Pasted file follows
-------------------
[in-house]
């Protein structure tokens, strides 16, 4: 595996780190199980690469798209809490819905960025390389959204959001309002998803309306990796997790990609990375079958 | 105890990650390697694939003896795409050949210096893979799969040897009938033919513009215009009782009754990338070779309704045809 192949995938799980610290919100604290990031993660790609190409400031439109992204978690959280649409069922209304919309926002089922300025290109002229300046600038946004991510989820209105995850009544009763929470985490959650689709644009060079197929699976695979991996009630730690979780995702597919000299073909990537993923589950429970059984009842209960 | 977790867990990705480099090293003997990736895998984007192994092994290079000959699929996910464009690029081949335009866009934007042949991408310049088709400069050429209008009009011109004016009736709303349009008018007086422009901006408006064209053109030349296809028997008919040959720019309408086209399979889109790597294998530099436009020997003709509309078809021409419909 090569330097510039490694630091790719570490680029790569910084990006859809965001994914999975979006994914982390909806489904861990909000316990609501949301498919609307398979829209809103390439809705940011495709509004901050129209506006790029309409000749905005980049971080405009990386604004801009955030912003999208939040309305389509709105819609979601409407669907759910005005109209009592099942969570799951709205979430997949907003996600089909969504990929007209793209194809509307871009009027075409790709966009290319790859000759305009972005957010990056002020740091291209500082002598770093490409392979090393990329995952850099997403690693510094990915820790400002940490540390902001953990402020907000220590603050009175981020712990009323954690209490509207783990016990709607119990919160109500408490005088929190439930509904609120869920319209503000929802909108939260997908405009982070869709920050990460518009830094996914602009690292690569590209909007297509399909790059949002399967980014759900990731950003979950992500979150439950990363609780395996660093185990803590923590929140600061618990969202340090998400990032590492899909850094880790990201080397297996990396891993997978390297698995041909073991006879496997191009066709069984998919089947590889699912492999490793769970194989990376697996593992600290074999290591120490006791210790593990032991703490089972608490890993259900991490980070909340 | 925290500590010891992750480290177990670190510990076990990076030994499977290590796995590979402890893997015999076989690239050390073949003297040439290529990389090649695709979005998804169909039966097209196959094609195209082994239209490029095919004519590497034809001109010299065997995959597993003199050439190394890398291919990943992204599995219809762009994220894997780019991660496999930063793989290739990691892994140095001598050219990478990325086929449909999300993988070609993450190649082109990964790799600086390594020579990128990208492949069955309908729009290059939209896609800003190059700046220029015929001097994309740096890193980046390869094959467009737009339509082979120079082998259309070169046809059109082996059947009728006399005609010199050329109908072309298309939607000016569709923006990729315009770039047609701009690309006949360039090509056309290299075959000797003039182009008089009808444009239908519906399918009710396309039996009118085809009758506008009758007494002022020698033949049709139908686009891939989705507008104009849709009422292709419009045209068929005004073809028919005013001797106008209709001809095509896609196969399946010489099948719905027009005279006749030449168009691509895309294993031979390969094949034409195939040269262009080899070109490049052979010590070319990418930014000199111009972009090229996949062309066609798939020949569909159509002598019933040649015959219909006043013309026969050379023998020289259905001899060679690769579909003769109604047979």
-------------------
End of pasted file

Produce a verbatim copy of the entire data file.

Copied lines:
[in-house]
């Protein structure tokens, strides 16, 4: 595996780190199980690469798209809490819905960025390389959204959001309002998803309306990796997790990609990375079958 | 105890990650390697694939003896795409050949210096893979799969040897009938033919513009215009009782009754990338070779309704045809 192949995938799980610290919100604290990031993660790609190409400031439109992204978690959280649409069922209304919309926002089922300025290109002229300046600038946004991510989820209105995850009544009763929470985490959650689709644009060079197929699976695979991996009630730690979780995702597919000299073909990537993923589950429970059984009842209960 | 977790867990990705480099090293003997990736895998984007192994092994290079000959699929996910464009690029081949335009866009934007042949991408310049088709400069050429209008009009011109004016009736709303349009008018007086422009901006408006064209053109030349296809028997008919040959720019309408086209399979889109790597294998530099436009020997003709509309078809021409419909 090569330097510039490694630091790719570490680029790569910084990006859809965001994914999975979006994914982390909806489904861990909000316990609501949301498919609307398979829209809103390439809705940011495709509004901050129209506006790029309409000749905005980049971080405009990386604004801009955030912003999208939040309305389509709105819609979601409407669907759910005005109209009592099942969570799951709205979430997949907003996600089909969504990929007209793209194809509307871009009027075409790709966009290319790859000759305009972005957010990056002020740091291209500082002598770093490409392979090393990329995952850099997403690693510094990915820790400002940490540390902001953990402020907000220590603050009175981020712990009323954690209490509207783990016990709607119990919160109500408490005088929190439930509904609120869920319209503000929802909108939260997908405009982070869709920050990460518009830094996914602009690292690569590209909007297509399909790059949002399967980014759900990731950003979950992500979150439950990363609780395996660093185990803590923590929140600061618990969202340090998400990032590492899909850094880790990201080397297996990396891993997978390297698995041909073991006879496997191009066709069984998919089947590889699912492999490793769970194989990376697996593992600290074999290591120490006791210790593990032991703490089972608490890993259900991490980070909340 | 925290500590010891992750480290177990670190510990076990990076030994499977290590796995590979402890893997015999076989690239050390073949003297040439290529990389090649695709979005998804169909039966097209196959094609195209082994239209490029095919004519590497034809001109010299065997995959597993003199050439190394890398291919990943992204599995219809762009994220894997780019991660496999930063793989290739990691892994140095001598050219990478990325086929449909999300993988070609993450190649082109990964790799600086390594020579990128990208492949069955309908729009290059939209896609800003190059700046220029015929001097994309740096890193980046390869094959467009737009339509082979120079082998259309070169046809059109082996059947009728006399005609010199050329109908072309298309939607000016569709923006990729315009770039047609701009690309006949360039090509056309290299075959000797003039182009008089009808444009239908519906399918009710396309039996009118085809009758506008009758007494002022020698033949049709139908686009891939989705507008104009849709009422292709419009045209068929005004073809028919005013001797106008209709001809095509896609196969399946010489099948719905027009005279006749030449168009691509895309294993031979390969094949034409195939040269262009080899070109490049052979010590070319990418930014000199111009972009090229996949062309066609798939020949569909159509002598019933040649015959219909006043013309026969050379023998020289259905001899060679690769579909003769109604047979």